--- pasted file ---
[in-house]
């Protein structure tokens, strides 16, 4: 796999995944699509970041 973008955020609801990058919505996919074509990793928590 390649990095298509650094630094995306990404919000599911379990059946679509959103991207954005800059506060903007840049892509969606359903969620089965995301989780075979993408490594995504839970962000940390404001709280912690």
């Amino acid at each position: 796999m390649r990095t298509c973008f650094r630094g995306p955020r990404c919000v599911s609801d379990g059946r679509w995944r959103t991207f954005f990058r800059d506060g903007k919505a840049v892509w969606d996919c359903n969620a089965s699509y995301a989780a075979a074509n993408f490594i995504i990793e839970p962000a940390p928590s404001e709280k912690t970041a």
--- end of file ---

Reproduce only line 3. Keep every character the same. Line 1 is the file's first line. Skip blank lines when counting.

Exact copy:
């Amino acid at each position: 796999m390649r990095t298509c973008f650094r630094g995306p955020r990404c919000v599911s609801d379990g059946r679509w995944r959103t991207f954005f990058r800059d506060g903007k919505a840049v892509w969606d996919c359903n969620a089965s699509y995301a989780a075979a074509n993408f490594i995504i990793e839970p962000a940390p928590s404001e709280k912690t970041a």